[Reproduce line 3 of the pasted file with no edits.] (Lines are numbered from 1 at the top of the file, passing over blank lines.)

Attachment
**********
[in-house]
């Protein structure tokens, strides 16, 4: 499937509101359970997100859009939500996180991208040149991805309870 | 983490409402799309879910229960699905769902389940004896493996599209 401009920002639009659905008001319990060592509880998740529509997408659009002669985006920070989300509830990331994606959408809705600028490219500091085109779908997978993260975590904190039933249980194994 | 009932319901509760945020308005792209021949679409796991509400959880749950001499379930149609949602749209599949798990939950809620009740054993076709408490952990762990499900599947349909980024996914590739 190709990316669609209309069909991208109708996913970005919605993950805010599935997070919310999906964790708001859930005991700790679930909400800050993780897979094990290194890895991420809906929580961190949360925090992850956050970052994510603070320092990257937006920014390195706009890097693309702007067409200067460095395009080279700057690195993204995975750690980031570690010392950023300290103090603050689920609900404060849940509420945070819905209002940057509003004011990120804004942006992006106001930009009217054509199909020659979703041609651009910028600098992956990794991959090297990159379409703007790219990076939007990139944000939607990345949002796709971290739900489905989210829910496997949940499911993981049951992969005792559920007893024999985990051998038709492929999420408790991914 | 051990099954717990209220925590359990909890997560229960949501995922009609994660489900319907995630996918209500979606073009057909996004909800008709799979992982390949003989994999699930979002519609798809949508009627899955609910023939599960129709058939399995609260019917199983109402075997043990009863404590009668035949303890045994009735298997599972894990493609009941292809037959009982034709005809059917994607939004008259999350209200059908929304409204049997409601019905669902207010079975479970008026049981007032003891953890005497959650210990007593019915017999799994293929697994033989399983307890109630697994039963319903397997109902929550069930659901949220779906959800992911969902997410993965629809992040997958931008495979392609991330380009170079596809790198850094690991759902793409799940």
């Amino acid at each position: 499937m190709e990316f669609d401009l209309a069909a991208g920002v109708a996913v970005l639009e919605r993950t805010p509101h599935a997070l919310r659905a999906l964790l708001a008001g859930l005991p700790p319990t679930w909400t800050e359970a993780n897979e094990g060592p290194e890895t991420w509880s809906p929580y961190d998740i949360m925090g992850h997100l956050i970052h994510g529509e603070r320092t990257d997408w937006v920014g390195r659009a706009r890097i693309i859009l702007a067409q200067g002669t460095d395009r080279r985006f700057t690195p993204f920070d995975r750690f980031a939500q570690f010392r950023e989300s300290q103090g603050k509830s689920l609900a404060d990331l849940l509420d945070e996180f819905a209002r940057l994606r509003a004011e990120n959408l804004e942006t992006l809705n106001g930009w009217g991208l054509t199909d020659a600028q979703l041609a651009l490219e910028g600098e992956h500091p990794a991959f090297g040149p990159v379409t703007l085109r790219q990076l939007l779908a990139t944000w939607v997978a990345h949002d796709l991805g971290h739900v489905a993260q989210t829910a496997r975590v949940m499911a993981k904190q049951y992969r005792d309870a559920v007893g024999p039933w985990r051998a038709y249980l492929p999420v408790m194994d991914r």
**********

């Amino acid at each position: 499937m190709e990316f669609d401009l209309a069909a991208g920002v109708a996913v970005l639009e919605r993950t805010p509101h599935a997070l919310r659905a999906l964790l708001a008001g859930l005991p700790p319990t679930w909400t800050e359970a993780n897979e094990g060592p290194e890895t991420w509880s809906p929580y961190d998740i949360m925090g992850h997100l956050i970052h994510g529509e603070r320092t990257d997408w937006v920014g390195r659009a706009r890097i693309i859009l702007a067409q200067g002669t460095d395009r080279r985006f700057t690195p993204f920070d995975r750690f980031a939500q570690f010392r950023e989300s300290q103090g603050k509830s689920l609900a404060d990331l849940l509420d945070e996180f819905a209002r940057l994606r509003a004011e990120n959408l804004e942006t992006l809705n106001g930009w009217g991208l054509t199909d020659a600028q979703l041609a651009l490219e910028g600098e992956h500091p990794a991959f090297g040149p990159v379409t703007l085109r790219q990076l939007l779908a990139t944000w939607v997978a990345h949002d796709l991805g971290h739900v489905a993260q989210t829910a496997r975590v949940m499911a993981k904190q049951y992969r005792d309870a559920v007893g024999p039933w985990r051998a038709y249980l492929p999420v408790m194994d991914r």